“A very good plan,” Max said. “I like it. Except, of course, for the part about eliminating us.”

“That’s my department,” Means said. “And we have the means right here at hand.”

“Efficiency,” Ways repeated.

“I can see only one hitch,” Max said. “What you probably didn’t realize is that no Control team ever leaves on an assignment like this without a second team to back it up. At this very minute, this factory is probably surrounded by from fifty-to-one-hundred Control agents, all armed to the teeth with machine guns, shivs, grenades, and land-to-air communications systems.”

“Land to air. .”

“For calling in an air strike,” Max explained.

Ways frowned. “You said ‘probably’ surrounded. Aren’t you sure?”

“Little mix-ups do happen,” Max replied. “They may have been delayed. You know how traffic is at this time of day.”

“Fifty-to-one-hundred agents?” Means shot back. “Aren’t you sure about the number?”

“Well. . it depends a lot on how many men were hanging around the ready room with nothing else in particular to do.”

“With machine guns, shivs and grenades?” Ways asked.

“Listen,” Max said irritably, “did I question it when you came up with that wildy about a protoplasm kidnaping some kid’s mother!”

The blonde rolled her eye ceilingward. “Dumb!”

“Go out and look around,” Ways said to the young lady. “If you see any Control agents-give us a whistle. They’ll be easy to spot. They’ll be the ones listening to the bricks.”

The blonde hurried off.

“Since we have a few minutes to kill,” Max said to Wayne Ways, “would you answer a question for me? Is Number One really here?”

“Didn’t you hear her?” Ways replied. “We turned her up to ‘High’ so you’d hear the ticking.”

“You know, you’ll never get away with this,” Max said. “Number One is very loyal. She’ll never allow you to brainwash her.”

“You’re wrong,” Wayne replied. “We told her what we plan to do, and the only thing she said was: how much oil is in it for me?”

The blonde returned. “All clear,” she reported.

“Then we’ll just have to wait,” Max said. “I told you they probably got caught in traffic.”

“Tell him how we’re going to eliminate them,” Ways said to Means. “That’ll pique his interest.”

“It is kind of cute-even if I did think it up,” Means said, blushing slightly. “The thing is, it’s got kind of a new angle. There’s plain ol’ ordinary drowning, you know. And there’s common ol’ everyday headchopping. And there’s- But this has got a certain. . well, a certain ‘something’. . the touch of the artist, or something like that.”

“It’s got a theme,” Ways said.

“Right-a theme,” Means agreed. “The theme is: a man-and that includes the ladies, too-a man should die the way he’s lived. Get it?”

“Is ‘get it?’ a part of the theme, or was that a question?” Max asked.

“A question.”

Max shook his head. “I don’t get it.”

“I think I do, Max,” 99 said. “The point is, some men-including the ladies-live bravely, and some live cowardly, and some live inspiringly, and so forth and so on. And Mr. Means believes that a man-including the ladies-should die in the same manner. I think it’s sort of sweet.”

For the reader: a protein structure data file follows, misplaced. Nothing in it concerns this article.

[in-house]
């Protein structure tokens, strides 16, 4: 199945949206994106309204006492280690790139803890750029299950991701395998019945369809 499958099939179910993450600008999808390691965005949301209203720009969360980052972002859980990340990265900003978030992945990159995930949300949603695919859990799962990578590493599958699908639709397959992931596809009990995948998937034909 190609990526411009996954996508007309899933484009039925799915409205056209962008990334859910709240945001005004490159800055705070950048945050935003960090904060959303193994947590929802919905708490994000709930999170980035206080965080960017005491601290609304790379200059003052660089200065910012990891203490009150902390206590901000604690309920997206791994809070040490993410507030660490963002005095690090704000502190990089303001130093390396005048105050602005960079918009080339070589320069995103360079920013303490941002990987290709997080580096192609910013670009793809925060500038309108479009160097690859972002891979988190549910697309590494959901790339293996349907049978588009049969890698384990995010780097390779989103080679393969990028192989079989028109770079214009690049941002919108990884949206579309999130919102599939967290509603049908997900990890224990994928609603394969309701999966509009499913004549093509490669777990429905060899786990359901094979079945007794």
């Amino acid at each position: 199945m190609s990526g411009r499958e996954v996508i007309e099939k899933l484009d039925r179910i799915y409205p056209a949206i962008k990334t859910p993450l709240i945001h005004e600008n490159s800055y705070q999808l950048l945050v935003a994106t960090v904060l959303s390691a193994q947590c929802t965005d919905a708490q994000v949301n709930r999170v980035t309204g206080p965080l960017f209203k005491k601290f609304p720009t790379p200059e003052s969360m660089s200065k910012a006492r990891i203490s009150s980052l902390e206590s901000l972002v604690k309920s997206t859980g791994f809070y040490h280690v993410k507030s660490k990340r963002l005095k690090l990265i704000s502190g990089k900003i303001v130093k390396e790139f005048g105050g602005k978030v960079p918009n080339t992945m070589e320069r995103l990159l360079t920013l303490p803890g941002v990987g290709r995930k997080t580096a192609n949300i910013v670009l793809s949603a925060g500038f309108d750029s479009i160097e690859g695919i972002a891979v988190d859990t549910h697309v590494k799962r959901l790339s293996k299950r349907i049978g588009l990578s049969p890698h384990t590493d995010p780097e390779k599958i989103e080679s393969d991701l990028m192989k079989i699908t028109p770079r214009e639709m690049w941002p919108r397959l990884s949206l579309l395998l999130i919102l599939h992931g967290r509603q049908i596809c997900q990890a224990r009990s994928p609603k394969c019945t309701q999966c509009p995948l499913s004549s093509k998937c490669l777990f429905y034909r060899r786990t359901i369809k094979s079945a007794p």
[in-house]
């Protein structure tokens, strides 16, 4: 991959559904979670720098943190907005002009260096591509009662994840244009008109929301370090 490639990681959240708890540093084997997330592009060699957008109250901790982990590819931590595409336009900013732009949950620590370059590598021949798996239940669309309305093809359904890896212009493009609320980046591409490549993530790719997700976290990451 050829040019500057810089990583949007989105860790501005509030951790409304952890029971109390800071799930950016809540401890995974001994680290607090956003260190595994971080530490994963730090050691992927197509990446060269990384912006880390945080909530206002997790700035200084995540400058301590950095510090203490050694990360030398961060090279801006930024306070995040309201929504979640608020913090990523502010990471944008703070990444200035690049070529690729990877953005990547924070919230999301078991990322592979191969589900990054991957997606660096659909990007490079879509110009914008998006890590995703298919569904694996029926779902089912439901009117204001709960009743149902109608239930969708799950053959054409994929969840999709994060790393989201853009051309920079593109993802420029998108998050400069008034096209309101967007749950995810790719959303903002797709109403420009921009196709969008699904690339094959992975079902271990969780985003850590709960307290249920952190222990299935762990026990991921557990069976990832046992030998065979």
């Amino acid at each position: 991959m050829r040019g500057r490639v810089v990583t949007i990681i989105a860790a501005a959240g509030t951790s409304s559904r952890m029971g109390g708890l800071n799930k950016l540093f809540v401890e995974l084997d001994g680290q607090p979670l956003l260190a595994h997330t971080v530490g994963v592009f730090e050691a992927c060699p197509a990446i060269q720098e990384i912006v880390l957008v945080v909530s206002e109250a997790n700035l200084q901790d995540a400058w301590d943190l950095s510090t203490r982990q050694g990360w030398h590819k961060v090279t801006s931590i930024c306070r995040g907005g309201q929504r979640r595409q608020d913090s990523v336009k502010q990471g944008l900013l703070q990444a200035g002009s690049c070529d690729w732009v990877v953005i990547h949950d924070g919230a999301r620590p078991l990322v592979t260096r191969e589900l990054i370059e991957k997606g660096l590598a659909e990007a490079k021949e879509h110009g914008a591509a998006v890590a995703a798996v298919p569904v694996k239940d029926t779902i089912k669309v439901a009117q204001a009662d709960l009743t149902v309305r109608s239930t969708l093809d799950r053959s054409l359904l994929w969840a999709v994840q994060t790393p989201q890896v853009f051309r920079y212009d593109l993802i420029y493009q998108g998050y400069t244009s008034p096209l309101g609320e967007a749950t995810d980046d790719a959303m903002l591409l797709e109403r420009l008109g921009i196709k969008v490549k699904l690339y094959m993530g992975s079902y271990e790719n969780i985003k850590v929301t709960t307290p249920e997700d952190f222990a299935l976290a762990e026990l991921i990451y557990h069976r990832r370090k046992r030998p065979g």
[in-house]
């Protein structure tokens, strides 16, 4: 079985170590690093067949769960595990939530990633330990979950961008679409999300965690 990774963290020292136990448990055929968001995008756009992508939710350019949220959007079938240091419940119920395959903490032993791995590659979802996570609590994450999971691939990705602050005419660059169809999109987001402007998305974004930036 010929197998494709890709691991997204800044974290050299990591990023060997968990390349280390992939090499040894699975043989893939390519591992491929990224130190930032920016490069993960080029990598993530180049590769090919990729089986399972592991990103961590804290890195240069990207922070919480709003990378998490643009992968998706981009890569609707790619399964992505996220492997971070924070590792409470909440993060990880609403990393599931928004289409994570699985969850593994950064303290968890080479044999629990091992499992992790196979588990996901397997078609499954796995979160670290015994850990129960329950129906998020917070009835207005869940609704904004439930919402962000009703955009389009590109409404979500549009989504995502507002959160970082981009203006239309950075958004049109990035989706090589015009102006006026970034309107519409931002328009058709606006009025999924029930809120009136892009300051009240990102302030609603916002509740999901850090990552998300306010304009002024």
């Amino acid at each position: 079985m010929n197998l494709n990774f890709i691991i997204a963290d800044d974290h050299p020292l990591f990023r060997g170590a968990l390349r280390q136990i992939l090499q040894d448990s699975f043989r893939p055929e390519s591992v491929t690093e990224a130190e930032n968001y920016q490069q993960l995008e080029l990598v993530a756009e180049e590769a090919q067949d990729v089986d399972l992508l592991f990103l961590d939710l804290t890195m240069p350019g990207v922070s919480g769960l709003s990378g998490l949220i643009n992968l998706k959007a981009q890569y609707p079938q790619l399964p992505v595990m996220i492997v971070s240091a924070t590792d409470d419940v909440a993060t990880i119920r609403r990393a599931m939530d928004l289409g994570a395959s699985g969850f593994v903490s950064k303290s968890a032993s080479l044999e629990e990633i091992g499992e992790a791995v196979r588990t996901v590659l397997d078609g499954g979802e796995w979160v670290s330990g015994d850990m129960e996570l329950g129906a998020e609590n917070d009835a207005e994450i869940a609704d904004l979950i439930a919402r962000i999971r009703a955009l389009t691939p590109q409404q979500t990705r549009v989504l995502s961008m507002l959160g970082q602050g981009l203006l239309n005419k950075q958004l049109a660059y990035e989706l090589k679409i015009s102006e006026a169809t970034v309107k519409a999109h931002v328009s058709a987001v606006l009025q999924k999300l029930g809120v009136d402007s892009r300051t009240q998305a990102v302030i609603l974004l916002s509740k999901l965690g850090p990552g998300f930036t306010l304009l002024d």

“Wonderful!” Means beamed. “Because that, dear lady, is how you are going to die. In a ‘sweet’ way. We’re going to drown you in this vat of sweet chocolate.”

“Oh, sure-I get it!” Max said brightening. “Sweets for the sweet! That’s very appropriate. Let’s see now,” he mused, “what could you have picked out for me? Something appropriate. .”

“We’ll feed you to the nut chopper,” Means said.

“I get it-in recognition of my sharp mind,” Max nodded. He indicated Hymie. “What about him?”

“Since he’s a machine-” Means began.

But he was interrupted. Max had been edging closer and closer to the blonde. All of a sudden, he reached out and snatched the pistol from her hand. But he did not get a good grip on it and it slipped from his fingers and clattered to the floor. Everybody-Max, the blonde, Hymie, 99, and Means and Ways-leaped for it. The toe of Max’s shoe reached it first, kicking it into the vat of chocolate.

“Boy, some kid is going to get a surprise when he bites into his Fudgy-Nut bar,” Max said, drawing his own pistol.

“We’ve just changed the name of the bar to the Fudgy-Nut Surprise,” Ways replied, drawing his pistol, too.

Max fired at Ways. The bullet struck Ways’ gun, knocking it from his hand, then ricocheted, hit a boiler, ricocheted again, and struck Max’s gun, knocking it from his hand. Everybody leaped for the two pistols. In the scramble, both guns were knocked into the vat of chocolate.

Melvin Means was the first to get free. He drew his gun.

“Everybody up!” Means commanded. “Them that’s with me, over here! Them that’s with him, over there!”

But at that moment, Max charged out of the pile-up and hit Means with a powerful block. Means went sprawling backwards-and the pistol went flying. Max jumped up and made a one-hand catch, just before the gun could fall into the vat of chocolate.

He leveled the gun at Means, Ways and the blonde. “All of you, over there!” he ordered. Then he addressed 99 and Hymie. “And all of you, over here-behind me,” he commanded.

Max heard two plops. He looked around. Behind him was the vat of chocolate. 99’s and Hymie’s heads were just bobbing back to the surface. They were chocolate-coated.

Appalled, Max bent down to reach a hand to them. He heard running behind him, and the next moment he went diving into the vat of chocolate. When he pushed himself to the surface, he was between 99 and Hymie-chocolate-coated-and Means and Ways and the blonde were standing at the edge of the vat looking pleased.